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Image credit: Riddell

This 3D printed football helmet liner promises better protection

The liners will be custom-fit for a player's head to provide more cushion and support.
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Football equipment company Riddell and 3D printing and manufacturing firm Carbon announced today that they are teaming up to improve head protection for football players. The pair will produce custom-fitted, 3D printed helmet liners that will aim to absorb contact and provide more protection for football players at all levels.

Gallery: Riddell SpeedFlex Precision Diamond helmet | 6 Photos

The customize liners will be made of an elastomeric lattice structure made from a custom resin material. Essentially, the liners are designed to resume its original form after experiencing an impact that changes its shape. They will be customizable and designed to perfectly fit an athlete's head, providing more personalized protection inside their helmet. For the time being, the liner will only be available for the Riddell SpeedFlex Precision Diamond helmet. According to Riddell, that model of the helmet was used by a select few NFL players during the 2018 season. The helmet will be commercially available starting this year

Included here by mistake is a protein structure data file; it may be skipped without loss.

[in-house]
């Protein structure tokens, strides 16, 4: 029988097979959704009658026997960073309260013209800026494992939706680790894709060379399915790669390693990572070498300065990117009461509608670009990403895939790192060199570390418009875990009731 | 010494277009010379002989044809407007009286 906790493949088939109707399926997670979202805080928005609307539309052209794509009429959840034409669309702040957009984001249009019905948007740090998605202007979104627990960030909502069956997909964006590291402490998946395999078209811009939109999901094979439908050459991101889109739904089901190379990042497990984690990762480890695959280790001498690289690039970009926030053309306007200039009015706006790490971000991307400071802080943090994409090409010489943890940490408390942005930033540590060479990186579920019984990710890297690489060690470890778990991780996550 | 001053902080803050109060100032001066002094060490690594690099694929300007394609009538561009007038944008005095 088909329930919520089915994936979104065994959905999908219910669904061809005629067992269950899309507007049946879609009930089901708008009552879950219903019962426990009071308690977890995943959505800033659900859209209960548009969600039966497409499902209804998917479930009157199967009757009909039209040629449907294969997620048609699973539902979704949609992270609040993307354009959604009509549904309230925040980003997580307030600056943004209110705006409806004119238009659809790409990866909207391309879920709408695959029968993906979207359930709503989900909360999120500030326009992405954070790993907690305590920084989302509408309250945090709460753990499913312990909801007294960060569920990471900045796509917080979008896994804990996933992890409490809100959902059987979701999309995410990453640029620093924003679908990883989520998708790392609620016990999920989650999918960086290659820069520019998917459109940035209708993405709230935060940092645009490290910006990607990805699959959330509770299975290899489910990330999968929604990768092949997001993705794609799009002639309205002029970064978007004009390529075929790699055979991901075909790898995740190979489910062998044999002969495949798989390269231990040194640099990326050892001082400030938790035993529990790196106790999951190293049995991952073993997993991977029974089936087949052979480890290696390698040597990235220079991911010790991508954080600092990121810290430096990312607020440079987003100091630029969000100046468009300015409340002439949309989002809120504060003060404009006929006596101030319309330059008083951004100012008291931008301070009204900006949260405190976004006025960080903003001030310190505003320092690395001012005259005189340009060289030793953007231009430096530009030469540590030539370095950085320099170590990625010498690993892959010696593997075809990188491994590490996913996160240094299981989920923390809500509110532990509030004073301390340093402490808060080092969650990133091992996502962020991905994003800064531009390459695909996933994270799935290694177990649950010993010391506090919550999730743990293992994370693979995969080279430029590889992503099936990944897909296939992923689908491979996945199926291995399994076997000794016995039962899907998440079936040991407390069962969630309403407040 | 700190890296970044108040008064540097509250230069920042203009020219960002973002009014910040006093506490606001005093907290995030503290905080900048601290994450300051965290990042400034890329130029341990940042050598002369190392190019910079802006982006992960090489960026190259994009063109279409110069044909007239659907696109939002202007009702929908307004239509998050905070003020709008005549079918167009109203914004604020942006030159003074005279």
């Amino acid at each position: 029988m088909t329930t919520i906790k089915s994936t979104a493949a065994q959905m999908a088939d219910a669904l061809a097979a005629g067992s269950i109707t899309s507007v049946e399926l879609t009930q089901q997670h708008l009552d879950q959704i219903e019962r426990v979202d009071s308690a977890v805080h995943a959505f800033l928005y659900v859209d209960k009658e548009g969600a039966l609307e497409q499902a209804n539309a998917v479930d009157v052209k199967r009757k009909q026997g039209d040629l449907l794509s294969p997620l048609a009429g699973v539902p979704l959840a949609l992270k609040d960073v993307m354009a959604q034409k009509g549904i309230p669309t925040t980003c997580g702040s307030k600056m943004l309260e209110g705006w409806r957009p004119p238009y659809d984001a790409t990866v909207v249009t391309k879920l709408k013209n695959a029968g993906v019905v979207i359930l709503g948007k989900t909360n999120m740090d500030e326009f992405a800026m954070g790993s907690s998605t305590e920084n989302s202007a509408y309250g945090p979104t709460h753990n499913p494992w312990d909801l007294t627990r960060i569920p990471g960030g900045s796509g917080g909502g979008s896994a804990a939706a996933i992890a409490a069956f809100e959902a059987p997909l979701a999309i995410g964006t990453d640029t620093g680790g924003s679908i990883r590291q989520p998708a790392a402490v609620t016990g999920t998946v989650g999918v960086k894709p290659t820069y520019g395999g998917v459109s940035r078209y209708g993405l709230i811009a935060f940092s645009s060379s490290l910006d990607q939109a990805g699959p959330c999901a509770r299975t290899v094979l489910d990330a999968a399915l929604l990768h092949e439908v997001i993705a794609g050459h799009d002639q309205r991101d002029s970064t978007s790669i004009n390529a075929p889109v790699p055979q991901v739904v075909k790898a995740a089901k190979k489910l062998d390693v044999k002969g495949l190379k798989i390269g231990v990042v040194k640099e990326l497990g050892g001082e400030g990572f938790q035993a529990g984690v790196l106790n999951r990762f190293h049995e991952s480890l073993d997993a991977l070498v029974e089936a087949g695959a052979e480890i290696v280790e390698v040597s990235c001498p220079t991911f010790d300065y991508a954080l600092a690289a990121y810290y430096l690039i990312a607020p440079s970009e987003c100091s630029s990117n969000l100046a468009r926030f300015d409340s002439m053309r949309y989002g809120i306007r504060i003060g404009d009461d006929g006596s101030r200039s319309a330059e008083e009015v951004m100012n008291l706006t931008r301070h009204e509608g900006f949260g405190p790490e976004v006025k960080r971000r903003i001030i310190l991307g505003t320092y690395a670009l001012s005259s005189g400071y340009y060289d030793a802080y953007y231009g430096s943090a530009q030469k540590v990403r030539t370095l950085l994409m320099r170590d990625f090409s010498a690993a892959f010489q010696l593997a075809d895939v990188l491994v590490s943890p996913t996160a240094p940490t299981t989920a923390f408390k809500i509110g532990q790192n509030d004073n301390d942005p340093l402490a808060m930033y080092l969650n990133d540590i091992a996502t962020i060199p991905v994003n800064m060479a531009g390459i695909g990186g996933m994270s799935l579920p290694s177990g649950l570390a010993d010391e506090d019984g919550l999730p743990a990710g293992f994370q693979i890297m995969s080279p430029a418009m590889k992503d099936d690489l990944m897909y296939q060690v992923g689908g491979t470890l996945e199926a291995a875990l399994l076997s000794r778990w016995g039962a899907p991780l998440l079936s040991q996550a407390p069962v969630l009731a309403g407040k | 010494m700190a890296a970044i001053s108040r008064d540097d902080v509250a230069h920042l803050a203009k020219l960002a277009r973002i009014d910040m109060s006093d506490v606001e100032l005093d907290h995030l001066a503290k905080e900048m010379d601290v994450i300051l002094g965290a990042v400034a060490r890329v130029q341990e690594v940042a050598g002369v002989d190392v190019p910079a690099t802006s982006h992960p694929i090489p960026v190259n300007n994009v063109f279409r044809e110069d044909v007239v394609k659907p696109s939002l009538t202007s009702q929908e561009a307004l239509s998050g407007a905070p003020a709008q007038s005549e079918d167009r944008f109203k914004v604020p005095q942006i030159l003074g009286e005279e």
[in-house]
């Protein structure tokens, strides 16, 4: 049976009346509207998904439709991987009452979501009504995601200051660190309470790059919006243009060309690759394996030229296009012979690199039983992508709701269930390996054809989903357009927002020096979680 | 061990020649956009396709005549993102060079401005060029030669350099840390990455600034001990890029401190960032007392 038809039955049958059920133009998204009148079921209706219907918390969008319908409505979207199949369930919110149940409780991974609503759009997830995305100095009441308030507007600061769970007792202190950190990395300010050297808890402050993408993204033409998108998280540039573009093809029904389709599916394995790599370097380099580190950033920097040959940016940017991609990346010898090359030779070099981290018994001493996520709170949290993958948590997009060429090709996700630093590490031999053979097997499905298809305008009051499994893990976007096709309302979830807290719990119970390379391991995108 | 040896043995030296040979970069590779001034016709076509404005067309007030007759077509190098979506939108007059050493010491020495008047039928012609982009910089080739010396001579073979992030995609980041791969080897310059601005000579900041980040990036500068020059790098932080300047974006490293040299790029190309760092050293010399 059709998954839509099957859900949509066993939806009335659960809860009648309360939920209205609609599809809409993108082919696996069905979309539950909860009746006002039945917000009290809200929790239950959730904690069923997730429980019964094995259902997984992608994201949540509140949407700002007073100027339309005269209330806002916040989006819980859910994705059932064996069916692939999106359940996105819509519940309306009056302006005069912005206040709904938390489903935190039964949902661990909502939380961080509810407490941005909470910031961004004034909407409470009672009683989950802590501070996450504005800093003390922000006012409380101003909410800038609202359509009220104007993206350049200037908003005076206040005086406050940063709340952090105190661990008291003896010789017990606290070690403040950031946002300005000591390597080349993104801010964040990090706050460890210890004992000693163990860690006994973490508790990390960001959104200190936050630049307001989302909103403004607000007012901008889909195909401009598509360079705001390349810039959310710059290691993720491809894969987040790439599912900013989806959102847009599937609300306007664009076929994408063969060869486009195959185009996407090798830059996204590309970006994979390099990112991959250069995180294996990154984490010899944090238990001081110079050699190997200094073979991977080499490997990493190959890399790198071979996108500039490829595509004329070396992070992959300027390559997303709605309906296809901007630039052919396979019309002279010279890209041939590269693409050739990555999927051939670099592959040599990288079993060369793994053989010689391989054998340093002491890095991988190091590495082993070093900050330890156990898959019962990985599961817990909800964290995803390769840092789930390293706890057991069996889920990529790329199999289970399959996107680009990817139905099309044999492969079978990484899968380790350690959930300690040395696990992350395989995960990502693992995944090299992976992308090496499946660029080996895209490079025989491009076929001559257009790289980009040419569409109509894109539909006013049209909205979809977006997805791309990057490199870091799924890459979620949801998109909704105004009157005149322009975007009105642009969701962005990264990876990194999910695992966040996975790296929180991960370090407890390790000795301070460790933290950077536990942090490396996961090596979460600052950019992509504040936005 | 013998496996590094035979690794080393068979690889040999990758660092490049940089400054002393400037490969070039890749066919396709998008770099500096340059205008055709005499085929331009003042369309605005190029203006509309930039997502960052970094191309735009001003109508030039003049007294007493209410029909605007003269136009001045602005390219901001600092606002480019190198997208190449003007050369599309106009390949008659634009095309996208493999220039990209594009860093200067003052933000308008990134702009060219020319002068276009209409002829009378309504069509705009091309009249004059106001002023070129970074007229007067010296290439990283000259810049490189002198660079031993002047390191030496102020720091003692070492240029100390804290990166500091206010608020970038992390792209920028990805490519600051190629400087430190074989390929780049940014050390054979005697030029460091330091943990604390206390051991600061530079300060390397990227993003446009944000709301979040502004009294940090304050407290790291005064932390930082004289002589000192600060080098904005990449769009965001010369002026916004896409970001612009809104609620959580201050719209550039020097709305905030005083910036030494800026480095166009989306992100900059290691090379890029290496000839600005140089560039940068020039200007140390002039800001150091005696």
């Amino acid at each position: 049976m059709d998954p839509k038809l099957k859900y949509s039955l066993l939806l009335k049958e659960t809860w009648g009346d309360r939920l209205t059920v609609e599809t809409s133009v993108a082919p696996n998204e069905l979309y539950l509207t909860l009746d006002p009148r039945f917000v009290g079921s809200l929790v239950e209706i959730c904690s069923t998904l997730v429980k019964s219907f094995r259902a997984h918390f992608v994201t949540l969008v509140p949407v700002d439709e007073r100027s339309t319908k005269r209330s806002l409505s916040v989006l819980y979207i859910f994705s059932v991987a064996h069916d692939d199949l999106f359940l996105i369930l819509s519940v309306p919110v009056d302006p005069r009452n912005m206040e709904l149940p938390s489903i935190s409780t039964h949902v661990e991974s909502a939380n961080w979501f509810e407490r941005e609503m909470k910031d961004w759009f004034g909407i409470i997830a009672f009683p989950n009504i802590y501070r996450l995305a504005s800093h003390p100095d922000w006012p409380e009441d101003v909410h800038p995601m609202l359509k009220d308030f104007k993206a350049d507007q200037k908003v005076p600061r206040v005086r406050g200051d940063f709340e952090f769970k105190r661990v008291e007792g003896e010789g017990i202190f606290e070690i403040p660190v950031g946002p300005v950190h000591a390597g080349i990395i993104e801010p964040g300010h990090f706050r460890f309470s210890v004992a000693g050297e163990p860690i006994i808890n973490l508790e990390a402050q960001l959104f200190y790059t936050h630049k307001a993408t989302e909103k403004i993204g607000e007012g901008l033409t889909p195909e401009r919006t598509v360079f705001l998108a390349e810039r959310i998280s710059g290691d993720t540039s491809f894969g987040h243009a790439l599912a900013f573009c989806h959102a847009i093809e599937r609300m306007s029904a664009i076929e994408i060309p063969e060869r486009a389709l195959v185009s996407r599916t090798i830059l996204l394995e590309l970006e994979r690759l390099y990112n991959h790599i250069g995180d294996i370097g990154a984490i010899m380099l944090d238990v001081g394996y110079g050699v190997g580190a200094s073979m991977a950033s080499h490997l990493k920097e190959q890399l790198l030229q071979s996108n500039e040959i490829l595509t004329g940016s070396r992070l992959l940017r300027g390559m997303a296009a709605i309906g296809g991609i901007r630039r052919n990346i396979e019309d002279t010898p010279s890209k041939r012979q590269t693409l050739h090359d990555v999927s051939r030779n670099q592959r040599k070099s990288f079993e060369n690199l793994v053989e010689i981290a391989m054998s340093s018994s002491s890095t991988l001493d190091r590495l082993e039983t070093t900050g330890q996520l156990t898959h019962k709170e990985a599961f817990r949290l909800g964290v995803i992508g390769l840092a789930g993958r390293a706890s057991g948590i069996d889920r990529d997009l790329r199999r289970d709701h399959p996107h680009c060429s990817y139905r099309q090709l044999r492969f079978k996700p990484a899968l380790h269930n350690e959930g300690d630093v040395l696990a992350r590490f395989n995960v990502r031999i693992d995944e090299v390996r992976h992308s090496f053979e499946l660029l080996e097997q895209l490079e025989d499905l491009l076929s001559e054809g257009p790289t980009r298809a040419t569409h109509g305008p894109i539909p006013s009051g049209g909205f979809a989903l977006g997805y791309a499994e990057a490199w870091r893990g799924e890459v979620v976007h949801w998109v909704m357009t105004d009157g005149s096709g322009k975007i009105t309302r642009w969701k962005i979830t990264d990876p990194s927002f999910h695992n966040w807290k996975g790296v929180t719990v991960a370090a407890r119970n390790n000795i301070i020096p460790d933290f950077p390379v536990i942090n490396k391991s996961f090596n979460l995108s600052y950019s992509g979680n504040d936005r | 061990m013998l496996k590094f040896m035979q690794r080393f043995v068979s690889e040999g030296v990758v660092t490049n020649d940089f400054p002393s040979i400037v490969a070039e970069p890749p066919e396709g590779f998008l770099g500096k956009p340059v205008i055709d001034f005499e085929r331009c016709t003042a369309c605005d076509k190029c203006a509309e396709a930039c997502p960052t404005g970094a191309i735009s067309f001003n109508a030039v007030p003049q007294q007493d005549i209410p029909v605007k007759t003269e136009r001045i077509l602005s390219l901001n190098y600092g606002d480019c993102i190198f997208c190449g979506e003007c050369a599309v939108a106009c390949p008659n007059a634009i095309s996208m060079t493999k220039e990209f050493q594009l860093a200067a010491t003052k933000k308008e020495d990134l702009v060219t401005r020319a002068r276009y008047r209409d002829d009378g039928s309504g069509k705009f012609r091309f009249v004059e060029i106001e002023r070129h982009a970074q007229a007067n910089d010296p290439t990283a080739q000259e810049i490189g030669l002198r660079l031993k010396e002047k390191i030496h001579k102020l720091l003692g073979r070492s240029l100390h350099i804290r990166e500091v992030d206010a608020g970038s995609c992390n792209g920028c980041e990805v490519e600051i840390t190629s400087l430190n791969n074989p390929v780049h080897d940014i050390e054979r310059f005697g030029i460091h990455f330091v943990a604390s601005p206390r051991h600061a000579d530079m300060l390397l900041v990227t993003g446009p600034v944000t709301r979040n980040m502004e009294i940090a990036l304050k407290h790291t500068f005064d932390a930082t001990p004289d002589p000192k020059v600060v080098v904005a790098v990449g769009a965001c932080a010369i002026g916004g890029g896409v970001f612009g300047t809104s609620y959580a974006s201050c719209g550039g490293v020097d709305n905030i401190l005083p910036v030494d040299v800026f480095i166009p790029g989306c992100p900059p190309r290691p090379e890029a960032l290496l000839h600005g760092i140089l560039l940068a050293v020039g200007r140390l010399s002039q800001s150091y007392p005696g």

Once the liners are more widely available to purchase, Carbon will use its new L1 printer to mass-produce the product. The industrial 3D printing machine offers 10 times the build area of the company's previous printer, meaning it should be able to keep up with the demands for new helmet liners.

Riddell SpeedFlex Precision Diamond helmet

While there is no mention made of it in relation to the information surrounding the liners, the target of basically any football helmet safety initiative is to reduce concussions. While more is known about the head injuries and the NFL has taken steps to try to mitigate the risk associated with them (as well as suppress information about them), concussions still loom large over the league. How much of an impact new helmets and other equipment will have on cutting down on concussions and other head injuries that occur as a result of violent collisions and hits that are baked into the sport still remains to be seen.

Source: Riddell
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